The first time I kissed her
It was drizzling rain
Her nose was cold
Her tongue as warm as a hearth

The way it crackles
Sending little amber sparks 
Drifting by her head
Unnoticed with her closed eyes

The second time I kissed her
It was snowing
She had just been robbed
It was the first snow of winter

The third time
Is always the charm
Rattles around in my head
Like some woebegone nursery rhyme

Were it not so
That I can outdo the rain and the snow
And any thief who comes along
Thinking he and not I alone could ruin my own poem

~Stephen Simmons





The tribes have all arrived
The Simmons
The Brysons
The Elkins
The Odoms
Campbells, Mitchells
Davenports, Todds, Boss’, and Tenpennys
All streaming over the hillsides

Some brought bread, some war
Some brought knowledge and understanding
Always someone brought a guitar

Some brought whiskey, some brought God
Some sought peace
And some fought hard

Some left home in search of land
Some for freedom
Some for debts
And for some there was no choice

Stephen Wade
Son of Milton wade
Son of Hershael Clejoe
Son of Alfred Tatum
I name you, chief of this legion
From the top of the Highland Rim
To the mouth of the Stones River
That flows through the Great Basin

Till you feel the need to bequeath
To those who come after your reign
Will they know?
What we all believed
What were our hopes, our dreams?

During our long days
That lead to hard, short lives
You had to believe in a better place
Fever and Hunger drove our plows
When our backs were too tired
Few moments for melancholy
When empty bellies filled our minds

But life insists upon itself
And though not each newborn survived
More and more did
More sons and daughters
Put their imprint on life
Until you arrived…

We would like you to be happy
But you are too soft and so hard to please
What we need is for you to be fulfilled
So all of this was not for naught
It’s you that chains our ghosts down the hall



~Stephen Simmons




I barely remember you
From those first days
Something my grandmother reminds me about
How adamant I was
My imaginary companion
Was real

I heard tales of you
I sought you out
As a foolish child
Little ghost hunter
My friends would chide

I led a posse of my best friends
Loaded to bear our arms
Cases of ammunition
Named Miller and Bud, lite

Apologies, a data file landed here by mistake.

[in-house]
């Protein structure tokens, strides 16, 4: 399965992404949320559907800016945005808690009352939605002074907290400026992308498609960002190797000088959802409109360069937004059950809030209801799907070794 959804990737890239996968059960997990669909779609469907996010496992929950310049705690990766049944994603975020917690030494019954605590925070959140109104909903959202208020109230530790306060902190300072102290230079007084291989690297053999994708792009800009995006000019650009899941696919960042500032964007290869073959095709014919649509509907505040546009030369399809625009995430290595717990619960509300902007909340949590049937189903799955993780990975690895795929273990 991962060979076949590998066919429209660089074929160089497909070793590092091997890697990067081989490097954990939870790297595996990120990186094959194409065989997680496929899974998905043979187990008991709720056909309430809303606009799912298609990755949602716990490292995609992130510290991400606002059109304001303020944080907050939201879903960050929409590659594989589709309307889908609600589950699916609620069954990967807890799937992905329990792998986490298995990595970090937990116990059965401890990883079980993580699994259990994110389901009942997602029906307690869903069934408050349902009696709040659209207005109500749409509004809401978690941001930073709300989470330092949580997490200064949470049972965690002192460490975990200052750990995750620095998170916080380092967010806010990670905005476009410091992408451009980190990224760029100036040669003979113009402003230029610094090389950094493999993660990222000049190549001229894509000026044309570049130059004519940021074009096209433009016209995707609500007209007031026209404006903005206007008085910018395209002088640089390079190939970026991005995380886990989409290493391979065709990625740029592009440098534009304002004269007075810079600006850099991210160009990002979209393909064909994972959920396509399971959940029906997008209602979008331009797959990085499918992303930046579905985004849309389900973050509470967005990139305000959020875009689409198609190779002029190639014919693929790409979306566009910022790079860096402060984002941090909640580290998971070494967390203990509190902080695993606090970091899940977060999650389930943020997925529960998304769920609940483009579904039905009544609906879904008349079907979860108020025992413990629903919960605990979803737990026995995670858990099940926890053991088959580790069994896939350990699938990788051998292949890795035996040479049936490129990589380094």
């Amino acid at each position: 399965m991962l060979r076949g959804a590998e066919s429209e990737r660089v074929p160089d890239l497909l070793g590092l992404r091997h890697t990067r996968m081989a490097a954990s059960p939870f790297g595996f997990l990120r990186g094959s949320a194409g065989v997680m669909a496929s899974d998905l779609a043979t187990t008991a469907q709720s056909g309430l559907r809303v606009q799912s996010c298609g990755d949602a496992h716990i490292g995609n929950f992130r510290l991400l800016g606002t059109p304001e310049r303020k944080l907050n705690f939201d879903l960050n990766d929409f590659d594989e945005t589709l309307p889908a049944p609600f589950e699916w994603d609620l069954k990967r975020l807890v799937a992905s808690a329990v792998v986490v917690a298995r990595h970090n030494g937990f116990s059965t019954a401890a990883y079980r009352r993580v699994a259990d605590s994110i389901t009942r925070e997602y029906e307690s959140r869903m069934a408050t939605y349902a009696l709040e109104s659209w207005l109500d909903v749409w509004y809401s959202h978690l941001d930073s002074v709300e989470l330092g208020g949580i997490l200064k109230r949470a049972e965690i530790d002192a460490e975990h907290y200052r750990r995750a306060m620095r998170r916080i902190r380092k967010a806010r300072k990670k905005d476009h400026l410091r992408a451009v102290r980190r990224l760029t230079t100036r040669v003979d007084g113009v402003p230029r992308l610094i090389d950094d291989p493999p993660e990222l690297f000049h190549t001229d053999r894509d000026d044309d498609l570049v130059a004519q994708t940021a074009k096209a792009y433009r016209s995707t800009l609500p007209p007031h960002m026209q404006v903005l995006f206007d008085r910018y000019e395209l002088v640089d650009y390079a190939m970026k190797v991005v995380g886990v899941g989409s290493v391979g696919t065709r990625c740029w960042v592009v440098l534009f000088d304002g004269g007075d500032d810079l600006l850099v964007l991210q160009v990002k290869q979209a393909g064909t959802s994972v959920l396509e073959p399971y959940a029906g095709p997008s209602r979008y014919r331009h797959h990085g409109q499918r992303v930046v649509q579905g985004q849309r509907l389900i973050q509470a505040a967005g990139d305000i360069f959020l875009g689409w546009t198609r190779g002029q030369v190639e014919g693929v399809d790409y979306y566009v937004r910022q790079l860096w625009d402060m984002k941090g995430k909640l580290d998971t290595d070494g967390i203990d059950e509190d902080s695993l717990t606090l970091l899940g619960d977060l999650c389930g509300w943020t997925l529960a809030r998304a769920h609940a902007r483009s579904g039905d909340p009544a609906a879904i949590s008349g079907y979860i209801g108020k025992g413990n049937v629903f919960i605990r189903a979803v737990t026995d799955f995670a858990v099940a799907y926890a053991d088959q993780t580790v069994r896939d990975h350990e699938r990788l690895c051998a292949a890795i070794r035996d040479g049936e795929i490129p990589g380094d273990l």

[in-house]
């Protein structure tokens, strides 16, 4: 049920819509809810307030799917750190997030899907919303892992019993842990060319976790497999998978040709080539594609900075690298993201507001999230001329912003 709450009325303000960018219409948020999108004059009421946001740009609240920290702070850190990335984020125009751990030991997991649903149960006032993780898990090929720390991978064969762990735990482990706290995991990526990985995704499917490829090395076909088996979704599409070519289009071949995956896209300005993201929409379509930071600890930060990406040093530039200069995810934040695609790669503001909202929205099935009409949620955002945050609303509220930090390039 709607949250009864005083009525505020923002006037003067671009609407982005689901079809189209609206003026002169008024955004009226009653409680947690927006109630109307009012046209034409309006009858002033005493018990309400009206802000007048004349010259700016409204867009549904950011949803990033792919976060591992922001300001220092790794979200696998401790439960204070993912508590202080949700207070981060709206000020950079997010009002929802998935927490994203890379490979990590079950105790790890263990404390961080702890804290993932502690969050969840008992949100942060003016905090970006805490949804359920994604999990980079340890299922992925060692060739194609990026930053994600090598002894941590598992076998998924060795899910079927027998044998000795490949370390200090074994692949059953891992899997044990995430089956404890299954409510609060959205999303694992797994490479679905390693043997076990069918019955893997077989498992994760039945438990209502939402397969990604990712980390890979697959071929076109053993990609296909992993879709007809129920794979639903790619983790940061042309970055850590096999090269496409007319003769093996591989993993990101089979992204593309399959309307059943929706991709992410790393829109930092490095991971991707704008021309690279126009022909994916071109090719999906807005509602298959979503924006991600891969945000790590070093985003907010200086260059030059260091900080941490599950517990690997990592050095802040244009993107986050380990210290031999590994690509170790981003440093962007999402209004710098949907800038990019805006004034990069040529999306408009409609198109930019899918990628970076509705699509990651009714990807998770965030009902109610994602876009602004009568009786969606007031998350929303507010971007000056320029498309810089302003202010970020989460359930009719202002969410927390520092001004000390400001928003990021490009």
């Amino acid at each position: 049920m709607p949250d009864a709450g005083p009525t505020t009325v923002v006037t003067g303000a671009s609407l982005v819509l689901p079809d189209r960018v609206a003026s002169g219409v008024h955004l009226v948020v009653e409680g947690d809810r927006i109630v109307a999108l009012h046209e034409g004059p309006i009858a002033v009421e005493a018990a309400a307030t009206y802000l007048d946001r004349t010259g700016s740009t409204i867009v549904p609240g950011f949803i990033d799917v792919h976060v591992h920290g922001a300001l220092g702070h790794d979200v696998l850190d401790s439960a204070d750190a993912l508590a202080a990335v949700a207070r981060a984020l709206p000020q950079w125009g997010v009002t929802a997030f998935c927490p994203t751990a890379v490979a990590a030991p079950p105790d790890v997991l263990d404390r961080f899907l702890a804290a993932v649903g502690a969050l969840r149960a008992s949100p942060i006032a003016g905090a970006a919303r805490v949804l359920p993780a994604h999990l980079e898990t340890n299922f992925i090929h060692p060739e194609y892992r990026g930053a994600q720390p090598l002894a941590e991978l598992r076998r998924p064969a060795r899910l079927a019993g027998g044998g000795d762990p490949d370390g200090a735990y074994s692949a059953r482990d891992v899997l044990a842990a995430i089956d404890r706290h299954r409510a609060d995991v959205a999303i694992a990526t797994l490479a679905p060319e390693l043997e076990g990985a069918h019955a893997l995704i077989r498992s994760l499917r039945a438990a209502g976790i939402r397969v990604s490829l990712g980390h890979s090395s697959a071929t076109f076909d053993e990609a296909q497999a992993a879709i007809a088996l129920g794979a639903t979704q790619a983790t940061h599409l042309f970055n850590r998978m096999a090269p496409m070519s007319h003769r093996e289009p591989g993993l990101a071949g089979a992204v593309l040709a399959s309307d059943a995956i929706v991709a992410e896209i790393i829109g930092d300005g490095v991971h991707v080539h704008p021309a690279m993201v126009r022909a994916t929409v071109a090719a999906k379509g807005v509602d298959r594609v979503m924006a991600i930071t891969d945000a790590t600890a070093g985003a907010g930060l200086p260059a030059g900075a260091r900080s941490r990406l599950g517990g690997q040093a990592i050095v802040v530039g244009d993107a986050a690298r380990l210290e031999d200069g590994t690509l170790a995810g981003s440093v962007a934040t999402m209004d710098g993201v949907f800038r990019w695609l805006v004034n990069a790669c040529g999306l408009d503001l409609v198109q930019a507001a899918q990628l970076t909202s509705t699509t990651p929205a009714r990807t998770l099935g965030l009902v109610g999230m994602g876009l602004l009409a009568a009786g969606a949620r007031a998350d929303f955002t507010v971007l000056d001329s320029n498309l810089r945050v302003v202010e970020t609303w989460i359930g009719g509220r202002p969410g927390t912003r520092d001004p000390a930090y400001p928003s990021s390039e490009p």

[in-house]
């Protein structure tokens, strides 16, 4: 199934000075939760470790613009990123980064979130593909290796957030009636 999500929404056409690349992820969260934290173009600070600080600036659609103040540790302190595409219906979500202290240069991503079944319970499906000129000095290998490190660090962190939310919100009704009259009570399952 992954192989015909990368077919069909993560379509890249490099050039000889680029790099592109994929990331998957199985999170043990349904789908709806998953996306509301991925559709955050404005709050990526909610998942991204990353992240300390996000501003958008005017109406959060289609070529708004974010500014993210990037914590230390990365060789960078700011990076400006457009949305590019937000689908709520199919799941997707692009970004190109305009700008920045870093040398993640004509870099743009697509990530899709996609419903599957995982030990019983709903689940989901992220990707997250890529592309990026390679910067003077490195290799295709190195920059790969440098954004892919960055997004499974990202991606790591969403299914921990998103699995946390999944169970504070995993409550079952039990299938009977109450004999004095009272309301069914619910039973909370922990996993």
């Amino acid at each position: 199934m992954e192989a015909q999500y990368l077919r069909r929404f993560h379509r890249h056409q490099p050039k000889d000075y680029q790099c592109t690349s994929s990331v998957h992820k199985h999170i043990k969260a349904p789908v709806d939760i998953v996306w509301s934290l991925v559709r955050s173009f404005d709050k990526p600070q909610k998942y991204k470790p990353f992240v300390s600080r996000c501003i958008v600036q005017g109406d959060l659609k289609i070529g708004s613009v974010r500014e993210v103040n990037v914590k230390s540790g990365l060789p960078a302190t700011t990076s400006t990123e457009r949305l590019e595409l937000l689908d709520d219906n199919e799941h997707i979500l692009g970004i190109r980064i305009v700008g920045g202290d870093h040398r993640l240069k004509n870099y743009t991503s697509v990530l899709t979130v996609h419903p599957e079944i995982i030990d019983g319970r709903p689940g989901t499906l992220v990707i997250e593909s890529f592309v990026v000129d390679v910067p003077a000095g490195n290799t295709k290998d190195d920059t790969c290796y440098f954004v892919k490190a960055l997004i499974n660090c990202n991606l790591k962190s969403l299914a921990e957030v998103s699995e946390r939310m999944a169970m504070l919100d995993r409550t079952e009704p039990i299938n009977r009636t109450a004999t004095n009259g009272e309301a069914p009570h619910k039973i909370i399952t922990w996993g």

With a sober driver headed off into the night

Hunkered down in the edge of the woods
We jumped off the train tracks
Oncoming locomotive and the wind blowing hard on our faces
I turned and looked at you
It was there in that moment of foxfire
I realized who was shy

Now I kick the stinkhorn out of the mulch
As I trim the English Laurels in Spring
Inspecting the yellow euonymus for mites
Ides of March arriving

I am as old as my parents were then
That Spring I was eighteen
O’ how my Willow would return now and again
And leave me as quick as a child that Wisp
In summertime the fireflies will always remind



~Stephen Simmons




     We’ve been living with an altered reality the past three months. Millions infected, millions jobless, over a hundred thousand here in the United States dead in a very short amount of time. Millions are jobless and some industries may be years from returning, if they ever do. Families and friends not able to hug one another. Wearing masks around one another and trying not to touch surfaces and wondering if we touched our face or not. Trying to be safe rather than sorry has never felt so exhausting. We are undergoing an incredible stress test and it is understandable so many of us are about to crack and are completely overwhelmed by recent events. 

     Last month my cousin had a terrible stroke and had to have surgery to have blood clots removed from his brain. My family’s hearts have been breaking for his two children and his brother and sister. Last weekend my Aunt tested positive for covid and within 24 hours was in an ICU covid unit. She lives in the Woodbury Nursing home and I’ve been worried about her from the start. She is mentally disabled and the thought of her being alone and not understanding is heartbreaking. The disease is brought into these vulnerable populations by healthcare workers. 

     Last Saturday was the first time I’ve seen my parents since the pandemic started. I drove a few hours to sit outside from a hopefully safe distance and visit with them. Technology is great, but it’s not the same as real life facetime. When I got back home on Saturday there were many people walking back to their cars from the protest downtown. And of course by nightfall the people who were there to instigate had begun to begin sowing chaos. Watching the five helicopters in the air from my apartment hover over downtown and listening to the sirens till a curfew was imposed was the ending to another surreal day.